Quoting TheFly:
Quote:
This could be applied to show/film/DVD titles as well as cast lists when the title is in Japanese.


This actually was my inicial question...

PS: Maybe this topic should be Pinned, so everybody sees it and if there is no major disagreement, we can start using it without major problems.
 Last edited: by Professor Desty Nova
DVD Profiler Unlimited Registrantxradman
Registered: June 17, 2002
Registered: March 14, 2007
United States Posts: 1,328
Posted:
PM this userView this user's DVD collectionDirect link to this postReply with quote
Quoting Professor Desty Nova:
Quote:
Quoting xradaman:
Quote:
The system I proposed is wapuro romaji


Since the article in Wikipedia says wapuro can be applied to the various forms of romaji, what I get from your first post is that you are proposing the application of the wapuro to the Revised Hepburn romaji. My doubt was if the starting point was Revised or Modified Hepburn (I hope I got the question clear enough this time )

PS: Maybe this topic should be Pinned, so everybody sees it and if there is no major disagreement, we can start using it without major problems.

I would try to keep it simple.  Since wapuro romaji combines characteristics of both Hepburn systems, I would propose that we go by what's commonly accepted (as per Wiki article).

The similar topic on Chinese names is already pinned and is problematic for this version of DVDP for similar reasons.  Until Ken adopts an official rule, I think we can use these proposals as a general guideline since official rules do not cover how we are to romanize non-alphabet characters. 

The same rules can be used to romanize titles as well.  The only thing that I would ask is that original English or western words be not romanized (ie. Death Note, not Desu Noto).
My Home Theater
DVD Profiler Unlimited Registrantxradman
Registered: June 17, 2002
Registered: March 14, 2007
United States Posts: 1,328
Posted:
PM this userView this user's DVD collectionDirect link to this postReply with quote
By the way, here was another lively discussion on use of international title vs. romanized title.

International Title as an Alternate Title Discussion

and my short comments made in Contribution Rules Committee Forum post

And finally on titles

Quote:

The current rules state:

Quote:

Title
Use the title from the film's credits.

For non-English titles, use capitalization rules common to the language of the title “Tout va bien” is correctly capitalized. “Tout Va Bien” is not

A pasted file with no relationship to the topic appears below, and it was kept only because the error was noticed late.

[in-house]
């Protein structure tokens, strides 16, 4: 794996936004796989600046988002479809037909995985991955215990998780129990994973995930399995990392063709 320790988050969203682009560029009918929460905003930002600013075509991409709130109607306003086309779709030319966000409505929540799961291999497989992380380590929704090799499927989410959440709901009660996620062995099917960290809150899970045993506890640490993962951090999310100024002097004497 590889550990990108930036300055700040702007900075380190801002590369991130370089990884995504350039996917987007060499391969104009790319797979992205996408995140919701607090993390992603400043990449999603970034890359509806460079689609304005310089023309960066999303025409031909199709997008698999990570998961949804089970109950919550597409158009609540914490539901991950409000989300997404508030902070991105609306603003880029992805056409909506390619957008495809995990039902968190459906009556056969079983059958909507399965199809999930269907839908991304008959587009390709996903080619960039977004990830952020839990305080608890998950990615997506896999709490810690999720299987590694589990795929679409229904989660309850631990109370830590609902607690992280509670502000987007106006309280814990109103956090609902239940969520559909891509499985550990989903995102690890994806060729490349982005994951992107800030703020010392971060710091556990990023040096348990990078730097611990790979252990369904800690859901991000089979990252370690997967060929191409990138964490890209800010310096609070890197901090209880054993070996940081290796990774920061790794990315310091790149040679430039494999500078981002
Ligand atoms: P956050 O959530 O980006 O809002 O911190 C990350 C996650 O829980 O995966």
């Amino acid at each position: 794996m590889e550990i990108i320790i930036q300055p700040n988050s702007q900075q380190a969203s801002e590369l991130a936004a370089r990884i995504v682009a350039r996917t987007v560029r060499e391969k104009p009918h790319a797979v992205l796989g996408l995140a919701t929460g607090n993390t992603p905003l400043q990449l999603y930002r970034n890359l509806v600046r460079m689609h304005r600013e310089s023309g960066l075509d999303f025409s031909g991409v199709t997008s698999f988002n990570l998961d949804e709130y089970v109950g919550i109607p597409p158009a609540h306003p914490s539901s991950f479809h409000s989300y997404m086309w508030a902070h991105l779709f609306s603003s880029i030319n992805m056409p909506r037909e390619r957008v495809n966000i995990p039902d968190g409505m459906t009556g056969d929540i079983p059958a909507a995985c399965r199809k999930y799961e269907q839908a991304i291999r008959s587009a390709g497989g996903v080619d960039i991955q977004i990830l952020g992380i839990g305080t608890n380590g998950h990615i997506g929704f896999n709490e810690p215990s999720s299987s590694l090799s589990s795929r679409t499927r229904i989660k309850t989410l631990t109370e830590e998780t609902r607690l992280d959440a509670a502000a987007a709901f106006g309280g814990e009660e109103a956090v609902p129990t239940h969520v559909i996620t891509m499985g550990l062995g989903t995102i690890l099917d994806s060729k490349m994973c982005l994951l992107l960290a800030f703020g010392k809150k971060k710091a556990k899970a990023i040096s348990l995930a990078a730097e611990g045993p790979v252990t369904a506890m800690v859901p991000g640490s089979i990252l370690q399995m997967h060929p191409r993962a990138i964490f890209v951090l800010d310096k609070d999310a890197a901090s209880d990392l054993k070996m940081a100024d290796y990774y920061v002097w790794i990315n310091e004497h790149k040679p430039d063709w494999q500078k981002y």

If the title appears in multiple languages, use the title that matches the language of the locality and do not include an alternate title ( for instance in another language).

Original Title
The Original Title field serves two general purposes, but in both cases allows for the tracking of the original feature title.  In cases where the title is the original title, leave the Original Title field blank.

Foreign Films: The Original Title field will contain the original title for the main feature in the country of origin.  i.e. A German DVD release for a film originally produced in the United States would have the German title in the Title field and the English title in the Original Title Field.
Modified Titles: The Original Title field will contain the original theatrical title, while the Title field will contain the title of the DVD release.  For instance, for the Special Edition rerelease of There's Something About Mary:
Title: There's Something More About Mary
Original Title: There's Something About Mary


This works great for most western films, but sometimes fails with many Asian films. The problem occurs when their is an International title as well as a Local title for a film. Many Asian films (almost all HK films) have an official international title as well as a local title. Some well known examples might be

International Title (Local Title)

Infernal Affairs (Mou Gaan Dou)
The Promise (Wuji)
Sympathy for Lady Vengeance (Chinjeolhan Geum-ja ssi)
Police Story (Ging chaat goo si)

Some people have used above interpretation of the rules to strip International title from the database for DVDs of these movies released in Asia (non R1 DVDs). I am not sure that this is desirable.

1. International title is just as much an official title as local title for a movie.
2. International title is displayed along side the local title in both the screen and DVD box
3. Original title is not an original title, but a romanized representation of the local title
4. Current program can accomodate both the International title and the romanized original title with some flexibility in interpretation of above rules.
5. Current program cannot accomodate international title, original title, and local title for those DVDs where all three are different